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Per F. Broman
Lulea University of Technology
School of Music in Pitea
Box 744 S-941 28 Pitea, Sweden

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1. Eytan Agmon, “Octave Equivalence and the Immediate Recall of Pitch Sequences,” Music Perception 2 (1984): 40–51.
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2. Benjamin Boretz, Meta-Variations: Studies in the Foundations of Musical Thought, rev. ed. (Red Hook, NY: Open Space, 1995).
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3. Nicolas Cook, “The Perception of Large-Scale Tonal Closure,” Music Perception 5.2 (1987): 197–206; see also his Music Imagination and Culture, Oxford: Clarendon Press, 1990.
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4. Vladimir Konecni and Mitchell Karno, “Empirical Investigations of the Hedonic and Emotional Effects of Musical Structure,” Musikpsychologie 11 (1994): 119–137.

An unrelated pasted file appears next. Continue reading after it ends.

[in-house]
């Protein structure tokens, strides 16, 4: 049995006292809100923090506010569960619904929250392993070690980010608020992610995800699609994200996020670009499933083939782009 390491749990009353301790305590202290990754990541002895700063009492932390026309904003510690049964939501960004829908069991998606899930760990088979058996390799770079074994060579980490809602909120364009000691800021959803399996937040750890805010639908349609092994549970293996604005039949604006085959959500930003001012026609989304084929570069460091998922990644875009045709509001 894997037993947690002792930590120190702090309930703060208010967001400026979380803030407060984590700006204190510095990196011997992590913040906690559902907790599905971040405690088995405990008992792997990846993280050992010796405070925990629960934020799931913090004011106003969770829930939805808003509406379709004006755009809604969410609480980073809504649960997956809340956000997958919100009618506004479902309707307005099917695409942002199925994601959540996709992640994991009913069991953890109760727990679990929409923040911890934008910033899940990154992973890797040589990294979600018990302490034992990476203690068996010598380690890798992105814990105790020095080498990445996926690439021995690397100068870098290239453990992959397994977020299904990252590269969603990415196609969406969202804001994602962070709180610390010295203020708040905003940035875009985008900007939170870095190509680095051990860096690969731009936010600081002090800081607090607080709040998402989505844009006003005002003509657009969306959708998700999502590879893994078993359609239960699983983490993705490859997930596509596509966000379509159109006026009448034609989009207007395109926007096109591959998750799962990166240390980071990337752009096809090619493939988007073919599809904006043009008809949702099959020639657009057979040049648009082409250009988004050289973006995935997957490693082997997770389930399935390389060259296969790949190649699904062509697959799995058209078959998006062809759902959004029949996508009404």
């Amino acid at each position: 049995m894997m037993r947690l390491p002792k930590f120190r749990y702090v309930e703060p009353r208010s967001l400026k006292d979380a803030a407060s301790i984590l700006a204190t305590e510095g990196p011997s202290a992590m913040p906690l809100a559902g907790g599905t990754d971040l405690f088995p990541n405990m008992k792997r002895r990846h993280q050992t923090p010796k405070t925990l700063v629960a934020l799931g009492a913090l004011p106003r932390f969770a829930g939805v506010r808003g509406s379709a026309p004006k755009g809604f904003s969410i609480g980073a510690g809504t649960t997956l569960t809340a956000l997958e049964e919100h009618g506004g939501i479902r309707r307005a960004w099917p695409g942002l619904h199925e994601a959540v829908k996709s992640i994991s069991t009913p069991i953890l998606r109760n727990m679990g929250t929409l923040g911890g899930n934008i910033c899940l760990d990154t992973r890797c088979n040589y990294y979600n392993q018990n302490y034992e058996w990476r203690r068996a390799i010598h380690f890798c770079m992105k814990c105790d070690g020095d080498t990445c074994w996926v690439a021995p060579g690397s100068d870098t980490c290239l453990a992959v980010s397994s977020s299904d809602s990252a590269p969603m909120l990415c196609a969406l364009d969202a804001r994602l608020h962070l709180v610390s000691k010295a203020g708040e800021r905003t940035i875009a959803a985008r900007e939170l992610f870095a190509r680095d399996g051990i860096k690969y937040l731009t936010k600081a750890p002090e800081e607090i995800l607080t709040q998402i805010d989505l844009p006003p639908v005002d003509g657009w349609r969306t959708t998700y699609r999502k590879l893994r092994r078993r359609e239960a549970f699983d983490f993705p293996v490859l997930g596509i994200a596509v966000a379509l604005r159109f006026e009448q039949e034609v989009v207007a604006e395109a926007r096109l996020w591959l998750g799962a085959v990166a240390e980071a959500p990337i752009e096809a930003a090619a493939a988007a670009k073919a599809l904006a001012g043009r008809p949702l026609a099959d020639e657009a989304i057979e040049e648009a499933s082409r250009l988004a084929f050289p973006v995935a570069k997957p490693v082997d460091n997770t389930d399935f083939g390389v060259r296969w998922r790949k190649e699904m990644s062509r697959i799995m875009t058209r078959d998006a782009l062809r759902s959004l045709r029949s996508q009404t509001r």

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Eytan Agmon, “Octave Equivalence and the Immediate Recall of Pitch Sequences,” Music Perception 2 (1984): 40–51.
Benjamin Boretz, Meta-Variations: Studies in the Foundations of Musical Thought, rev. ed. (Red Hook, NY: Open Space, 1995).
Nicolas Cook, “The Perception of Large-Scale Tonal Closure,” Music Perception 5.2 (1987): 197–206; see also his Music Imagination and Culture, Oxford: Clarendon Press, 1990.
Vladimir Konecni and Mitchell Karno, “Empirical Investigations of the Hedonic and Emotional Effects of Musical Structure,” Musikpsychologie 11 (1994): 119–137.